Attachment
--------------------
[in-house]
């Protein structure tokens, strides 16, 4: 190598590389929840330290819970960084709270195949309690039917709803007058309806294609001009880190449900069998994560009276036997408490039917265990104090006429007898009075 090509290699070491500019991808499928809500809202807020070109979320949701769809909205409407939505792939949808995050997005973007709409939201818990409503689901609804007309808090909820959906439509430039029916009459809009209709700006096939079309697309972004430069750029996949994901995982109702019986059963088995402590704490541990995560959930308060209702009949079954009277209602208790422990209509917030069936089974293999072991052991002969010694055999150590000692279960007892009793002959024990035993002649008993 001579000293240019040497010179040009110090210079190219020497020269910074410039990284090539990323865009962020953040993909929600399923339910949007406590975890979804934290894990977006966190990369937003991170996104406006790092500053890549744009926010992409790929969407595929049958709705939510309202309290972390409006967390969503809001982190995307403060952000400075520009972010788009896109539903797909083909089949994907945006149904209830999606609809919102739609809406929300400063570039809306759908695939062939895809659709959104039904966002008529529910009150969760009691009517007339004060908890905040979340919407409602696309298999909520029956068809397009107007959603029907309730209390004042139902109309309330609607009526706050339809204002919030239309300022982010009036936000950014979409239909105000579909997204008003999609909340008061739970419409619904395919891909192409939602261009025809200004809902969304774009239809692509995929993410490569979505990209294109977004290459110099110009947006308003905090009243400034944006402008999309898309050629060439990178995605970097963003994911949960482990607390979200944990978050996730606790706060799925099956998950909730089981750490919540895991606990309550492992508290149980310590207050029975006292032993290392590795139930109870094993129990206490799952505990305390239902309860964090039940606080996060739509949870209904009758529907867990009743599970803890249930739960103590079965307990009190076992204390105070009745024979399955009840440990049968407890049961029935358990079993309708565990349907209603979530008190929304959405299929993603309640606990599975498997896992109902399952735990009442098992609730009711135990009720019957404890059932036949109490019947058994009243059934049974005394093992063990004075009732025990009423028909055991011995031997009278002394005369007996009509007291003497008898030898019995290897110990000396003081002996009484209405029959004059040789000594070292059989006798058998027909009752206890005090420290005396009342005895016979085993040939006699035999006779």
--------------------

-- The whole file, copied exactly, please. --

[in-house]
């Protein structure tokens, strides 16, 4: 190598590389929840330290819970960084709270195949309690039917709803007058309806294609001009880190449900069998994560009276036997408490039917265990104090006429007898009075 090509290699070491500019991808499928809500809202807020070109979320949701769809909205409407939505792939949808995050997005973007709409939201818990409503689901609804007309808090909820959906439509430039029916009459809009209709700006096939079309697309972004430069750029996949994901995982109702019986059963088995402590704490541990995560959930308060209702009949079954009277209602208790422990209509917030069936089974293999072991052991002969010694055999150590000692279960007892009793002959024990035993002649008993 001579000293240019040497010179040009110090210079190219020497020269910074410039990284090539990323865009962020953040993909929600399923339910949007406590975890979804934290894990977006966190990369937003991170996104406006790092500053890549744009926010992409790929969407595929049958709705939510309202309290972390409006967390969503809001982190995307403060952000400075520009972010788009896109539903797909083909089949994907945006149904209830999606609809919102739609809406929300400063570039809306759908695939062939895809659709959104039904966002008529529910009150969760009691009517007339004060908890905040979340919407409602696309298999909520029956068809397009107007959603029907309730209390004042139902109309309330609607009526706050339809204002919030239309300022982010009036936000950014979409239909105000579909997204008003999609909340008061739970419409619904395919891909192409939602261009025809200004809902969304774009239809692509995929993410490569979505990209294109977004290459110099110009947006308003905090009243400034944006402008999309898309050629060439990178995605970097963003994911949960482990607390979200944990978050996730606790706060799925099956998950909730089981750490919540895991606990309550492992508290149980310590207050029975006292032993290392590795139930109870094993129990206490799952505990305390239902309860964090039940606080996060739509949870209904009758529907867990009743599970803890249930739960103590079965307990009190076992204390105070009745024979399955009840440990049968407890049961029935358990079993309708565990349907209603979530008190929304959405299929993603309640606990599975498997896992109902399952735990009442098992609730009711135990009720019957404890059932036949109490019947058994009243059934049974005394093992063990004075009732025990009423028909055991011995031997009278002394005369007996009509007291003497008898030898019995290897110990000396003081002996009484209405029959004059040789000594070292059989006798058998027909009752206890005090420290005396009342005895016979085993040939006699035999006779």